By morning we were on a gravel plain and the column fanned out into a giant formation a mile wide.

In the front line were Abrams tanks. Falling in behind them, stretching back for miles were the fighting vehicles and supply trucks.

It was one of the most dramatic and possibly the last great tank charge in history.

The BBC Land Rover was about 18 vehicles from the front.

When it broke down all the equipment was transferred to a Humvee.

We arrived outside the holy Shia city of Karbala where the unit expected to face the Revolutionary Guard as a blood-orange sun hung low and full in the sky.

Apache and Blackhawk helicopters circled in front of it; their rotor-blades a soundtrack to war.

Under fire

The battle for Karbala began with the whoosh of rockets fired towards the city; each a flaming parabola.

There were brief fire-fights and a few Iraqis emerged with hands held high.

None of them wore uniform. These were stragglers, irregulars. The Republican Guard had not yet made its stand.

"We're being shelled," said Jimmy. The fear was instant, neural; it envelops you before you have even thought of it.

Later we drove into Karbala. Hundreds of Iraqis came out to see us. To most, the Americans were liberators. Karbala had felt the lash of Saddam's cruelty.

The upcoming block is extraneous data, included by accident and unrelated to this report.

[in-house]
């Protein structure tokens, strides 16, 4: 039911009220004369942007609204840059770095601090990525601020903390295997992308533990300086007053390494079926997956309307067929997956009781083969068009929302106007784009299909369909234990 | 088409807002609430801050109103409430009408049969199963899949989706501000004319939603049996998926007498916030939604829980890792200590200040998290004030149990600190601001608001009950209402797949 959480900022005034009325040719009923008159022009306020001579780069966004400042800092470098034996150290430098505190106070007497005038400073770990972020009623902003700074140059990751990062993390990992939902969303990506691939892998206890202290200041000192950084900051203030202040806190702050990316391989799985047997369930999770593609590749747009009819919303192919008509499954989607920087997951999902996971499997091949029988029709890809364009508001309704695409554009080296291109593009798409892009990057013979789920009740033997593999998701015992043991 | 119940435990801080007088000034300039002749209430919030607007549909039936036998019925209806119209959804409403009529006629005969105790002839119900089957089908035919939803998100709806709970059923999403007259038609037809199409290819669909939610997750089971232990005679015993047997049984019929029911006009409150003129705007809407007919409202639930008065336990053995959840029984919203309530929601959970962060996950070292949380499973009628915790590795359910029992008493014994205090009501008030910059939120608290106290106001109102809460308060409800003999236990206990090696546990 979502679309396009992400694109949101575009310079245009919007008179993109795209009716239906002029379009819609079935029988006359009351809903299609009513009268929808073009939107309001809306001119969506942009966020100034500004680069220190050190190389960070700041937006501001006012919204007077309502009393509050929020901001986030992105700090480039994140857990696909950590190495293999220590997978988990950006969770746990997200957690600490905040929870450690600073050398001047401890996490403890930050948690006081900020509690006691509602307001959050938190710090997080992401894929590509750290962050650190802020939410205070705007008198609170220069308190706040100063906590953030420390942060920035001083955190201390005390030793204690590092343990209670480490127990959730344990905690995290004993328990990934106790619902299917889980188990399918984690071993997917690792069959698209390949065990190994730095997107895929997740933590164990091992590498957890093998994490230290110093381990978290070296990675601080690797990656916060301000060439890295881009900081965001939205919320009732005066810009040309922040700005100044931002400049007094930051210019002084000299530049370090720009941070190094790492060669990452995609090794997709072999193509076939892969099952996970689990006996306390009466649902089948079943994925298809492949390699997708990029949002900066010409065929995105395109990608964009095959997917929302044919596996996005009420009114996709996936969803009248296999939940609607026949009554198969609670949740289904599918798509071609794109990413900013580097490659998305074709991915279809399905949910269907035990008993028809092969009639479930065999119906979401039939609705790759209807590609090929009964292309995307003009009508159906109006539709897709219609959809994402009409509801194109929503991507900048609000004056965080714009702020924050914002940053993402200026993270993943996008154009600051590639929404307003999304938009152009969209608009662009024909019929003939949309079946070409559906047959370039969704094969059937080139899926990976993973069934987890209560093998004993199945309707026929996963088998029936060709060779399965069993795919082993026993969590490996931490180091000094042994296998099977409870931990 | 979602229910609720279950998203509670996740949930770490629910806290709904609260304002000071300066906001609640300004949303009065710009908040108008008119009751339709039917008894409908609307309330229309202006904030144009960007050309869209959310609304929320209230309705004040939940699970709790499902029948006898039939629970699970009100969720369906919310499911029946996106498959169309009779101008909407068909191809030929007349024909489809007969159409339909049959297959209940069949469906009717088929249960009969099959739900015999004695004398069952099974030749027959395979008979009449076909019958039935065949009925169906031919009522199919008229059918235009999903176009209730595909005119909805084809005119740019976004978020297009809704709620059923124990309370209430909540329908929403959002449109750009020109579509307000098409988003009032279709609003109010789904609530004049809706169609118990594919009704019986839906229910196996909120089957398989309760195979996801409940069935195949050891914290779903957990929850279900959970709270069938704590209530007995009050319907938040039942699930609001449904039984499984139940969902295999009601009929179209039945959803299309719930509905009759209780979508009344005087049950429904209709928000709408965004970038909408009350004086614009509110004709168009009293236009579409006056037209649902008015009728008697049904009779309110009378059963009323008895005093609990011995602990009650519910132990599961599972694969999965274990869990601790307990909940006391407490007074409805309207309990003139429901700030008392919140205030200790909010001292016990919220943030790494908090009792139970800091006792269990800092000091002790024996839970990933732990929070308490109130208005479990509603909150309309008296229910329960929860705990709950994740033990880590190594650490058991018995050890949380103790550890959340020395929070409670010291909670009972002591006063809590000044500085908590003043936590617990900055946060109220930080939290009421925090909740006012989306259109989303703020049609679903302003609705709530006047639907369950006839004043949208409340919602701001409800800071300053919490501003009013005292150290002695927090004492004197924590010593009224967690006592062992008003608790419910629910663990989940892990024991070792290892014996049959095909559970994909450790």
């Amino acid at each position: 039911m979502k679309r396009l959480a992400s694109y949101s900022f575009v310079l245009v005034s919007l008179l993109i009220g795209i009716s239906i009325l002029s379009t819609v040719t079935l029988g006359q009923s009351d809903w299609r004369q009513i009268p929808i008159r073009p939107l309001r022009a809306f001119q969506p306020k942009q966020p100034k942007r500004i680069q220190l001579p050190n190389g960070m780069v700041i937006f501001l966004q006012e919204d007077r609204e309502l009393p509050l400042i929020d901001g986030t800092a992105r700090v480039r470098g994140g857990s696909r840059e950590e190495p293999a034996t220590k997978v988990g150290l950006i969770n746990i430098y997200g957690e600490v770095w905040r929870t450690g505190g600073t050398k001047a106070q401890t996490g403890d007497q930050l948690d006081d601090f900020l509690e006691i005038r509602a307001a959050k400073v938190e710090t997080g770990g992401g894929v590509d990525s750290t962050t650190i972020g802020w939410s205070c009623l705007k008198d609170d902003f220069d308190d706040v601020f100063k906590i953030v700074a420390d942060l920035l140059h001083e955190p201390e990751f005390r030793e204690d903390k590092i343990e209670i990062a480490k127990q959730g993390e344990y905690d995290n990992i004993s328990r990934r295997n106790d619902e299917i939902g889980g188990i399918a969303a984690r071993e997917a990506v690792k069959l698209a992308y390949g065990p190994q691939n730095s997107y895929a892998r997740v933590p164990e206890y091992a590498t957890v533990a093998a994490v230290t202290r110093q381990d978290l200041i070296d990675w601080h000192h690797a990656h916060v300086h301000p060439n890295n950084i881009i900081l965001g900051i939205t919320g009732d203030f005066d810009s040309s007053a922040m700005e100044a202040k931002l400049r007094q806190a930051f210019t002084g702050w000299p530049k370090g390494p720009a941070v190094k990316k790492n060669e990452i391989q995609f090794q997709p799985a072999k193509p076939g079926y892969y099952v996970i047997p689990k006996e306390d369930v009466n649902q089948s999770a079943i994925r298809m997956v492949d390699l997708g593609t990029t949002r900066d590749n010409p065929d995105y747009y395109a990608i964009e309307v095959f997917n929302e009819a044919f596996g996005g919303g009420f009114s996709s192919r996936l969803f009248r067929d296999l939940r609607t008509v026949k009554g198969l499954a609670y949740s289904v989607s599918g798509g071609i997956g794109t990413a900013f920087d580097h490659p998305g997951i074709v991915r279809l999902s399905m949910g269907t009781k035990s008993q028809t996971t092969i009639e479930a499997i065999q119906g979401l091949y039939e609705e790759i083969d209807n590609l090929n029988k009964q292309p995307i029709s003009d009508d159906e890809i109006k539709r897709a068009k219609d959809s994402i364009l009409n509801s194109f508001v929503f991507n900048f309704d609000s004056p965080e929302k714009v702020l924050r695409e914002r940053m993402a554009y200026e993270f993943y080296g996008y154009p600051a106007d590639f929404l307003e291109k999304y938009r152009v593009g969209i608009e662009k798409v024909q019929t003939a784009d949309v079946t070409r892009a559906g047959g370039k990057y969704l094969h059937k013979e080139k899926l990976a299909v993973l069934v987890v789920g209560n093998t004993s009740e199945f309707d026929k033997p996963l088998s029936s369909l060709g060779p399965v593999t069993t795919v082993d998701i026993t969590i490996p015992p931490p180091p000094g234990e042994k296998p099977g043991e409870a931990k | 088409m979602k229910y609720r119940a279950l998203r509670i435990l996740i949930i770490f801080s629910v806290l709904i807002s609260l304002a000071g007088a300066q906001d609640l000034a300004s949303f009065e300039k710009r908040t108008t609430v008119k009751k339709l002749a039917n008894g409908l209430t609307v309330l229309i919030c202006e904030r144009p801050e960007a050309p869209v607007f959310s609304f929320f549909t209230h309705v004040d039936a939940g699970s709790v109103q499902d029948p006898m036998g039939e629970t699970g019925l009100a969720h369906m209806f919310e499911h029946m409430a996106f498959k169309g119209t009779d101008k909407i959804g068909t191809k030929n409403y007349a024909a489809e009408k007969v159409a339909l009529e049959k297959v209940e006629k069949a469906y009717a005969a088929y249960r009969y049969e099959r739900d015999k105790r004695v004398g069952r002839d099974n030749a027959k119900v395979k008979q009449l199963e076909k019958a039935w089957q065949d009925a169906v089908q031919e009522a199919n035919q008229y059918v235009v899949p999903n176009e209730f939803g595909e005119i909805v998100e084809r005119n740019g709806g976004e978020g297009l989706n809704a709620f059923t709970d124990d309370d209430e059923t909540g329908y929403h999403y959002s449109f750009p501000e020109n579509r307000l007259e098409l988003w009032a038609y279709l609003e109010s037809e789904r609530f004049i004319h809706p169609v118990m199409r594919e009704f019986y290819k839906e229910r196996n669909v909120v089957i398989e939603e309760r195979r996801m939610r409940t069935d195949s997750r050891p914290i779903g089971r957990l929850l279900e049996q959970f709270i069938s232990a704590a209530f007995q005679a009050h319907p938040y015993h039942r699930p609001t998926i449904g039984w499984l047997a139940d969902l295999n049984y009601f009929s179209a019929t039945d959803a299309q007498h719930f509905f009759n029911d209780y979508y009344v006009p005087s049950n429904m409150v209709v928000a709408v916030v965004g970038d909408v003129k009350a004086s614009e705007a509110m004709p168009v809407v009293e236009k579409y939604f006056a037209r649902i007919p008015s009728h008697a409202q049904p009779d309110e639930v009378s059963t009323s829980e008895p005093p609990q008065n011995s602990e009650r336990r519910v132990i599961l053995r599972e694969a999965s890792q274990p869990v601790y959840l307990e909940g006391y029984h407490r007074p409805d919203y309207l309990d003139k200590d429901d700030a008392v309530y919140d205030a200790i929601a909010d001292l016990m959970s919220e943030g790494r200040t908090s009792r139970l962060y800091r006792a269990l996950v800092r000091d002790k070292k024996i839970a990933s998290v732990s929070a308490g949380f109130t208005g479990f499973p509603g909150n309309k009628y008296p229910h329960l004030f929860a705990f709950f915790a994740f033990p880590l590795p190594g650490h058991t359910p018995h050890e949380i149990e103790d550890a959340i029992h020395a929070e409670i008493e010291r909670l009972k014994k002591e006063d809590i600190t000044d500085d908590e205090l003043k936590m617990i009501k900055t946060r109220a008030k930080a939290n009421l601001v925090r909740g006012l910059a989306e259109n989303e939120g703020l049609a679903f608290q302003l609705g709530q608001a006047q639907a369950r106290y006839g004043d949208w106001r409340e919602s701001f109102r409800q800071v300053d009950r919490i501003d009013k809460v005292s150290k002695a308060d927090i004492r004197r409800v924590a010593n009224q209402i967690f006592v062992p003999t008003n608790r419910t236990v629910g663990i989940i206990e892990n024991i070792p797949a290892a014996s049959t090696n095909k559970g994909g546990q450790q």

We entered Baghdad on the highway from the west.

Shortly after there was a loud explosion, then another.

The column stopped, every vehicle taking up defensive positions, facing outward in all directions.

We moved forward again and there was another explosion followed by a plume of black smoke off to our right about 100 metres away.

"We're being shelled," said Jimmy.

The fear was instant, neural; it envelops you before you have even thought of it.

You are hard-wired to run and hide but we were trapped, hung out on a highway with few exits in a canvas-sided vehicle that offered no protection from shrapnel.

Baghdad was a place of ambushes and sniper attacks. A ricochet caught Peter in the leg.

Casualties of war

All around us was death, gruesome and unexplained. Iraqi soldiers and civilians.

On the other side of the highway, two cars had collided with the crash barrier.

Another two, with their doors open, had been abandoned, skewed across two motorway lanes.

A bus, with its windows shot out, had stopped close to the kerb.

Some bodies were still slumped in their seats; others were hanging out of the doors as if they had been trying to escape.

I told Peter Gigliotti to stay wide with his camera and avoid some of the detail but later I regretted that.

Then Saddam's statue fell and the war was declared over.

This was liberation day, bright shining but strangely incomplete.

There was celebration but also silence; the silent stare of half the population.

A BBC TWO series presents the best archive footage from five decades of BBC Television News.

1954-1974: BBC TWO, Monday, 5 July 2004, 1430BST
1974-1994: BBC TWO, Tuesday, 6 July 2004, 1430BST
1994-2004: BBC TWO, Wednesday, 7 July 2004, 1430BST

Reporters look back on Iraq war
17 Apr 03  |  Middle East
Eyewitness: Baghdad push
07 Apr 03  |  Middle East
The fear of suicide bombings
01 Apr 03  |  Middle East
Fierce battle for key town
27 Mar 03  |  Middle East
Pushing deep into Iraq
21 Mar 03  |  Middle East